Alumni Highlight - Stephen Lewtas

This sport and hobby of triathlon all started with a group of friends trying to find a way to keep active together. I grew up playing lots of sports and being very active, and that is very easy as a kid when school supplies a way to join many sports teams or having the time to participate in extra sport teams outside of school. There were many weeks in high school where I would be on the ice 14 times a week playing hockey, but once I graduated high school all of those activities and hobbies dropped by the wayside. 

In an effort to stay active, a group of 6 friends, including fellow Greenwood alumnus Michael Forster, decided to sign up for an Olympic Triathlon in Wasaga Beach back in 2018. We had no clue what we were doing but we had a blast training for it and had the best time competing (mainly against each other). We loved it so much that we all signed up for a half IRONMAN in Huntsville, Muskoka in 2019 and again we all had the best time even if we suffered and walked and then crawled during the race. It was at that point I decided to sign up for a full distance IRONMAN, which is composed of a 3.8 km swimming portion, a 180 km biking portion, and a 42 km running portion. With COVID-19, the races were all canceled and my original plan of competing at Mont Tremblant had to be shifted to Chattanooga, Tennessee. 

My main motivation was to compete again as an athlete. I love competition but mostly I love competing with myself, seeing how far I can push myself physically. With IRONMAN, you push yourself mentally to a place you never knew you could. Training for an IRONMAN is extremely time-consuming, which makes it difficult. As an airline pilot, I spend 15-22 days away from home a month. When I’m on the road around the world, I will try to find a local pool or lake, a local gym, and search for trails and running tracks to train on. Typically, I’ll try to train 2-3 hours a day while on a layover depending how tired I am from the flying. While at home, there are days where I’ll train 4-6 hours a day – mixing it up between swimming, biking, running, and lifting weights for the last year and a half. 

The hardest part of prepping is finding the time to train while also balancing social life and work life. When I do find the time, I have to balance training hard with being sure not to injure myself. Training for such a long race has to be done with a plan. You can’t just go ride a bike as hard as you can for 180 km or run marathons every other day. I started to push myself too hard in training, resulting in a fractured foot mid-August.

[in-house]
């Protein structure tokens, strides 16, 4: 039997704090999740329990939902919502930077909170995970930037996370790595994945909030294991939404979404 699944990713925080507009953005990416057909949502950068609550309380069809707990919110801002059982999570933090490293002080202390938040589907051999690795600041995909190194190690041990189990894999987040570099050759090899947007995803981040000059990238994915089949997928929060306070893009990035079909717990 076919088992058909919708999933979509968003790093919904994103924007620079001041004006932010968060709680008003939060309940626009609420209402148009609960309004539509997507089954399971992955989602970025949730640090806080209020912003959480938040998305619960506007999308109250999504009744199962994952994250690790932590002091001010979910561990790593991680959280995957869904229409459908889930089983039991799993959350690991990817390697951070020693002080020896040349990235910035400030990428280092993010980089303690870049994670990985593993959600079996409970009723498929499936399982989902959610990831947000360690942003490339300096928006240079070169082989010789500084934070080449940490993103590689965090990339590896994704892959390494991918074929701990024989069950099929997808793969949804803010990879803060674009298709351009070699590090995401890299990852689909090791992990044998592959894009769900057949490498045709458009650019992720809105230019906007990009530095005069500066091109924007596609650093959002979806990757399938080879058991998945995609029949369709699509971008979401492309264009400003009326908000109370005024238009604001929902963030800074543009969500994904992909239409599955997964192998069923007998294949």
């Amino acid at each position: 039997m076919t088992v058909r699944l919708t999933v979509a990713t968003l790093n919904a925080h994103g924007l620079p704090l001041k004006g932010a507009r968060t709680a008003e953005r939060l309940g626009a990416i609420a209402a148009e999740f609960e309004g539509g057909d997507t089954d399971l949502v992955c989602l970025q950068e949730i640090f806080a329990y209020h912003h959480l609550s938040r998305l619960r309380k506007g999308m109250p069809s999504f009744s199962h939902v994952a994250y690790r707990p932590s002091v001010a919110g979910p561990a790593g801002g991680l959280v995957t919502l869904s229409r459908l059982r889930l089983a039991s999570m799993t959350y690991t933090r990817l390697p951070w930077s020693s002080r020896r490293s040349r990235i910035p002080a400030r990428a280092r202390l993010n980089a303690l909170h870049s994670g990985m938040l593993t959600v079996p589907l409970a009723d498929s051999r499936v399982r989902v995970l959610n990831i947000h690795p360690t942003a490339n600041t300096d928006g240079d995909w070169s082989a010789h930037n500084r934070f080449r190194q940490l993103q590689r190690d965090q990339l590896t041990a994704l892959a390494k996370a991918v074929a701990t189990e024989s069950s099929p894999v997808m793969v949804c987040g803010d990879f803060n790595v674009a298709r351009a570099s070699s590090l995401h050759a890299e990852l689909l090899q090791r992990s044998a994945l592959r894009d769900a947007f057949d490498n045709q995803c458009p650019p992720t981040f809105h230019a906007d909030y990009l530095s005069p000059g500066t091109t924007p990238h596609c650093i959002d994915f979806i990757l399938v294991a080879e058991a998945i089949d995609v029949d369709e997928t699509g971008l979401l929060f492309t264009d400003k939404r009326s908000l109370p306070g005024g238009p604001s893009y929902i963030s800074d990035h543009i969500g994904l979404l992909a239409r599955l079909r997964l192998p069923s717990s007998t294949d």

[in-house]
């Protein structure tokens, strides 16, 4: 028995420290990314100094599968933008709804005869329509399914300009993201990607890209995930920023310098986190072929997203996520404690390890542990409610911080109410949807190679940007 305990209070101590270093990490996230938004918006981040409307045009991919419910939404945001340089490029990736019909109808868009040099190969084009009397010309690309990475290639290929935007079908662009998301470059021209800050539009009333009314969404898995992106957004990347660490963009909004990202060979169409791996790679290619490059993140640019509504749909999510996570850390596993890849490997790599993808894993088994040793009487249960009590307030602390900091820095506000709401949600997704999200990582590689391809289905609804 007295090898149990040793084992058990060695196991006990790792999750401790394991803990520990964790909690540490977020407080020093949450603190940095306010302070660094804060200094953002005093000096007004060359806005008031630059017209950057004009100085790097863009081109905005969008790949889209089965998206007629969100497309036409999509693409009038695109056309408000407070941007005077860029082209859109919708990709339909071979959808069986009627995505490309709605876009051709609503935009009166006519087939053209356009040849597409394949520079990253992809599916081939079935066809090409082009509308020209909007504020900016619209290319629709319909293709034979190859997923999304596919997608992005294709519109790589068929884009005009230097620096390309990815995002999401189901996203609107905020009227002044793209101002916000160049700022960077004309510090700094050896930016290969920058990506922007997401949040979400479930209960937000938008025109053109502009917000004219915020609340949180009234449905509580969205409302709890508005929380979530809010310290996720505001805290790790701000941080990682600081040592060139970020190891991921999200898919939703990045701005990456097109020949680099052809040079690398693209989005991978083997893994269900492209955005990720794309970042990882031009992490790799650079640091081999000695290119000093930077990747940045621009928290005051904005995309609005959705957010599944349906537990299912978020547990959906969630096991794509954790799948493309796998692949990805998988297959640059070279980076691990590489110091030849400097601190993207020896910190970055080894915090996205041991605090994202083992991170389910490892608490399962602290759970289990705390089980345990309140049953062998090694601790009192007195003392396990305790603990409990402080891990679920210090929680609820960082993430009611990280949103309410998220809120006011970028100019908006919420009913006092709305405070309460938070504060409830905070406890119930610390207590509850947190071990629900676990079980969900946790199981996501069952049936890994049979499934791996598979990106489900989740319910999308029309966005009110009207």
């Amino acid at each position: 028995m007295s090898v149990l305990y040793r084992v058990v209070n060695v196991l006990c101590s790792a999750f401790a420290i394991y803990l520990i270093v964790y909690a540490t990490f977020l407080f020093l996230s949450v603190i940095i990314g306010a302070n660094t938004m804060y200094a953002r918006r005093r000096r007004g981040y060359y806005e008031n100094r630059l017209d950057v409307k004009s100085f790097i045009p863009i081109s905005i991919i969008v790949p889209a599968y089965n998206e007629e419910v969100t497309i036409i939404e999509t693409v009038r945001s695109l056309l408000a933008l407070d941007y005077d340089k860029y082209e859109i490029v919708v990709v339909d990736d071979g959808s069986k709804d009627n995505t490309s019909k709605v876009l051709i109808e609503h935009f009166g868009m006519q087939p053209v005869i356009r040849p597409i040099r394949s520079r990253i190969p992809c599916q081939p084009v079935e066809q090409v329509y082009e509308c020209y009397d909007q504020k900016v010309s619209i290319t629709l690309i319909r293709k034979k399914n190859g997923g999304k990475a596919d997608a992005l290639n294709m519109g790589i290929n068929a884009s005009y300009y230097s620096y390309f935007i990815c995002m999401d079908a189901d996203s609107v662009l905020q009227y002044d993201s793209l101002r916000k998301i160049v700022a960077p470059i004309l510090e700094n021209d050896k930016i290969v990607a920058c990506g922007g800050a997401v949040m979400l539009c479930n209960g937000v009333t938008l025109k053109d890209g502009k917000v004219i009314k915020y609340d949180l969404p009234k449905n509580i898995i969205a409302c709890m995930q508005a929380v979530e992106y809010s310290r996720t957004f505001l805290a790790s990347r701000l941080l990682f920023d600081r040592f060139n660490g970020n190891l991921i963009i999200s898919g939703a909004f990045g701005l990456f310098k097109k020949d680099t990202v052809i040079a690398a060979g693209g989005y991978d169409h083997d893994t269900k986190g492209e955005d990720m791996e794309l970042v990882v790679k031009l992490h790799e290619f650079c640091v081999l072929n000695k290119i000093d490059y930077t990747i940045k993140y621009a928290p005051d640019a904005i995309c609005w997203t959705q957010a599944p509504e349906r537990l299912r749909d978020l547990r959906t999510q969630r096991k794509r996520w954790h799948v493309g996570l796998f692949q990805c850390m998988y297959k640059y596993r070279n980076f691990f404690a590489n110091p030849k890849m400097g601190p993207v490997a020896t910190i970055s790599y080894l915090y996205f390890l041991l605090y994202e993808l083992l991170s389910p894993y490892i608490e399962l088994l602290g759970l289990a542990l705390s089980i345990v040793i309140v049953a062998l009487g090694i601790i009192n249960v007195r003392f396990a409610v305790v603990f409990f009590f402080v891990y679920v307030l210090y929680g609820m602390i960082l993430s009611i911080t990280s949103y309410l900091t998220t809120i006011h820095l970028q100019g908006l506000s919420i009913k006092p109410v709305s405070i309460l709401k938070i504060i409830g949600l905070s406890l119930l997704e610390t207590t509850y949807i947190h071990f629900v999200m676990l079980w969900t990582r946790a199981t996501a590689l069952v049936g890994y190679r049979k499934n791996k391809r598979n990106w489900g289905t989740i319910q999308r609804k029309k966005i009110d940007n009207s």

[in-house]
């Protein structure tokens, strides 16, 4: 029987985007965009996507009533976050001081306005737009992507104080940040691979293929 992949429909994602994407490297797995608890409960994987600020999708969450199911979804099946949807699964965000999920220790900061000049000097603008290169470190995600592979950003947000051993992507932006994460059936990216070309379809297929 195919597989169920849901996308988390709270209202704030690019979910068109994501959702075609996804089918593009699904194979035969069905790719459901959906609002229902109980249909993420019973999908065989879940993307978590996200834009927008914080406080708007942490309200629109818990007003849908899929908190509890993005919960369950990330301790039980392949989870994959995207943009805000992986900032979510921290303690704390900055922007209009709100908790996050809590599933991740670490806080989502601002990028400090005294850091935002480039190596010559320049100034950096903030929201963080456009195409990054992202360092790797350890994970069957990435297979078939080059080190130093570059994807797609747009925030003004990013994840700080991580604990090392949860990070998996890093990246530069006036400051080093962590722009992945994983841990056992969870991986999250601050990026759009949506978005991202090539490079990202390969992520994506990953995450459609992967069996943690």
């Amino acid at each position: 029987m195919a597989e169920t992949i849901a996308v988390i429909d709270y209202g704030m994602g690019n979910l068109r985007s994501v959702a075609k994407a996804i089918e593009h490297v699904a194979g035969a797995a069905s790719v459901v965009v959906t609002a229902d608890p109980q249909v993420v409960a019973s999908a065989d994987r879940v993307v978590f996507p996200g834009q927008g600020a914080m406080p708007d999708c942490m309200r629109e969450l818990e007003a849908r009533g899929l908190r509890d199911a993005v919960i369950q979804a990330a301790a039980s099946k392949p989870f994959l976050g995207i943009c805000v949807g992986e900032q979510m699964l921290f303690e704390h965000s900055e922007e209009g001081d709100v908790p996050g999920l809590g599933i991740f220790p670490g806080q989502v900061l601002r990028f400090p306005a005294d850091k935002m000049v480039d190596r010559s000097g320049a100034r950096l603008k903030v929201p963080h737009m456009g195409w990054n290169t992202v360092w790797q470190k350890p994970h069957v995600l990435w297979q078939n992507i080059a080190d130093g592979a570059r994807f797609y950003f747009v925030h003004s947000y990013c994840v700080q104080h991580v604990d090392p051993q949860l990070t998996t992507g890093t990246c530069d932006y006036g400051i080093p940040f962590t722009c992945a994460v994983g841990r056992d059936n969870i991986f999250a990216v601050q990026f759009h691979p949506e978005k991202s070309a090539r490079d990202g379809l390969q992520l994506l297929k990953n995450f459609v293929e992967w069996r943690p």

The hardest part of the IRONMAN race was not to race the other athletes and instead focus on racing my own race. You don’t know what each of the 2000 other athletes’ strengths and weaknesses are. I let many pass me on the bike in the first 120 km as I knew how hard to push myself, which led me to passing many of them in the last 50 km as they pushed too hard, too early in the race. Then it came to the run, which is my best area of the race. Because of my pacing, my legs were good to go for the marathon.
The second half of the marathon was mentally and physically the hardest because of pain and the brain telling me to please stop. I went into the race with a fractured left foot and knew it would become an issue at some point. I got off the bike 6 hours and 45 minutes after starting the race and having never run a marathon before, I was nervous to say the least. The first 25 km of the run went great and then my legs didn’t want to work anymore. The last 17 km was all a mental game to keep the legs moving even though they were concrete blocks and locking up. I was able to maintain the same pace the entire run (4 minutes and 31 seconds per km) despite my legs not wanting to work anymore for the last hour and a half of the race.

What I was able to learn from this experience was that 1) I can mentally push myself beyond what I believe I can do physically, and 2) that all the hard work training the last 2 years was all worth it. Not a single person passed me on the run and I finished with the fourth fastest marathon of the day, not including the professionals in the race Crossing the finish line was actually anticlimactic as I was just happy for my legs to stop screaming at me. When I found out that I missed finishing in under 10 hours by 1 minute and 1 second, it just lit a fire under me to plan for another race and see if I can finish in the top 2. At the moment, I'm planning to race in 2022 with the goal of finishing in the top 2 and heading to the World Championships in Kona, Hawaii.
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